This summer I am reading with an 8 1/2 year old boy. He considers himself a second grader, even though school is over, because “third graders are allowed to cross the big avenue, and I’m not allowed yet.” He may have mild dyslexia, since he often reverses the order of letters, but never ‘sees’ words from the line above or below the one he is reading.
We read every weekday. Since the boy lives near me, he asked if we could work on reading in the morning as he waits for his bus to day camp. This way, reading uses up a boring piece of time not available for running around, and does not interfere with playing and biking with friends in the afternoon. This kid has his priorities down straight. We sit on his front steps, with his swim bag near his feet. Sometimes cars driving past are a distraction, but generally he focuses on the words.
Tutor for Reading in Early Grades
Reading in the first few grades is hard work. Children are learning to read, and English does not always have a logical connection between the letters in a word and the sounds they make. However, by fourth grade, the children start ‘reading to learn’ instead of ‘learning to read.’ This makes it very important to master the reading skills and not lose them over the summer.
Reading Tutor Recommends This Book
Nate the Great is a GREAT choice for summer reading, because everyone seems to be eating pancakes. How could it possibly be work if you’ve got pancakes all over the place? The reading level on the back says 1.8, so it should be suitable for someone who finished second grade. On the other hand, the reading level inside the actual book seems a bit higher. Perhaps more was expected of children in 1977.
We alternate reading pages, so it seems less like he is doing all the work and more like an interactive activity. When we’re five pages from the end, I read the all the pages, as a reward for his hard work & because the punchline works better when the words flow smoothly. After all, it is not long ago that his boy expected Mom to read all his books, because reading is something big kids did. Now he’s one of the big kids! It’s a great feeling.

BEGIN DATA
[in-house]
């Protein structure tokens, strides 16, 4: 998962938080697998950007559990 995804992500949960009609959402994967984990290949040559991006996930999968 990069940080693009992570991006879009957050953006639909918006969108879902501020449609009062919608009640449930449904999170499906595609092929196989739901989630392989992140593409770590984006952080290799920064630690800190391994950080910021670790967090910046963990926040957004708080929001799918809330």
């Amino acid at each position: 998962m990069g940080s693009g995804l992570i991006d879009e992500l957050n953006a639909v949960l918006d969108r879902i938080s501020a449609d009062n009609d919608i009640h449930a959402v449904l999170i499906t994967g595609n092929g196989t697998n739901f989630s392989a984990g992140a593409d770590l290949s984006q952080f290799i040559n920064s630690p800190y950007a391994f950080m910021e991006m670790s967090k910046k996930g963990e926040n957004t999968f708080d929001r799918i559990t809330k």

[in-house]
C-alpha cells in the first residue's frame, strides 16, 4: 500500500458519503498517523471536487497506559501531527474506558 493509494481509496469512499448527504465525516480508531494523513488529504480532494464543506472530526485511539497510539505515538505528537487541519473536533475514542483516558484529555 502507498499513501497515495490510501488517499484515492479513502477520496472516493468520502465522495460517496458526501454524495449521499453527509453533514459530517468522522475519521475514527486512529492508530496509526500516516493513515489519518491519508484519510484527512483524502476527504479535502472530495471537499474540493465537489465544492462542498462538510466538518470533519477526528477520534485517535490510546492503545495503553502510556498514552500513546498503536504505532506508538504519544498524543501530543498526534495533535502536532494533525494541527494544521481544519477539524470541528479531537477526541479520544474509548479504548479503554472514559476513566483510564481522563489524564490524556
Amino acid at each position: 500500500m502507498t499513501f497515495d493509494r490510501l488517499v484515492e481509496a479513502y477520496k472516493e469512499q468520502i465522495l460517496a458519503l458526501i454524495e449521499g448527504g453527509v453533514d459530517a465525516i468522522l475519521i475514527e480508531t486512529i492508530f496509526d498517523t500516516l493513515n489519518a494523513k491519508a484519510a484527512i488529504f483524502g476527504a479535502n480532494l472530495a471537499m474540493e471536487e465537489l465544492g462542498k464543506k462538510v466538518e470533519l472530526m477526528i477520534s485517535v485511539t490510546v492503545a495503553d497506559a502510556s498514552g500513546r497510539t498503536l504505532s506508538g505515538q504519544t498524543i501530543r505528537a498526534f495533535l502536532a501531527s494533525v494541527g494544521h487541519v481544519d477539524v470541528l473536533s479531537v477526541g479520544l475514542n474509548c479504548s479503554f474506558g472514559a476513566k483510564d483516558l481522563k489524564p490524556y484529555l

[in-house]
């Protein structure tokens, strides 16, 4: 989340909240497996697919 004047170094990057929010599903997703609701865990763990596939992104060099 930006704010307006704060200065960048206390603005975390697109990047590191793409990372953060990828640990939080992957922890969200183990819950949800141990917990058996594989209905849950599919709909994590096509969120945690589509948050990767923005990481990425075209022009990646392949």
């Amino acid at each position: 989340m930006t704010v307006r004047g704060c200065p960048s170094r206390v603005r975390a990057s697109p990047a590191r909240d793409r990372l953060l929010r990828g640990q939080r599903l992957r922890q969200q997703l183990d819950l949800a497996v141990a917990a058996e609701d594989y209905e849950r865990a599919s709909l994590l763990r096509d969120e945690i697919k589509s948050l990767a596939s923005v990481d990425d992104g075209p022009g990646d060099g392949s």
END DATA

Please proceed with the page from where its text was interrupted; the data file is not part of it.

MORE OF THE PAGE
Strategies for figuring out hard words include
- suggesting that he look at the first letter of the word.
- The boy sometimes tries to read the whole word at once.
- He jumbles the letters, and can’t figure out where he went wrong.
- Forcing him to slow down to one letter at a time lets him figure out the word.
- informing him that two letters are a ‘blend’
- For example, ‘glad’ is not g + l + ad but gl + ad
- informing him that two words are skooshed together
- This way, he can figure out that an impossibly long word is simply some + where, both familiar words
- asking him if it is a ‘u’ or an ‘n’, and reminding him that no letter has both sounds at once
- painting out the ‘all’ in middle of a word like ‘called’
- Patience. Patience. More patience.
- Did I mention patience? Not prompting the boy while he’s thinking can be difficult, but hard words need some examination while he figures out the sounds.
The sound of these words are not logically connected to their spelling, and I simply told the 2nd grader what they sound like.
- The words “sure” is sounded out like ‘sir.’
- Who could guess that in this case, ‘s’ means ‘sh’?
- Words like ‘would’ and ‘could’ have internal silent letters.
- I pointed to the _ould_ in each of the words
- Maybe he’ll remember it after we meet the word fifteen or twenty times
- Sludge is a great name for a dog, but what sound does _dge_ make?
- After reading it a few times, he started to remember, so yay.
- Claude is also a hard word, which just does not stay in the 2nd grader’s mind.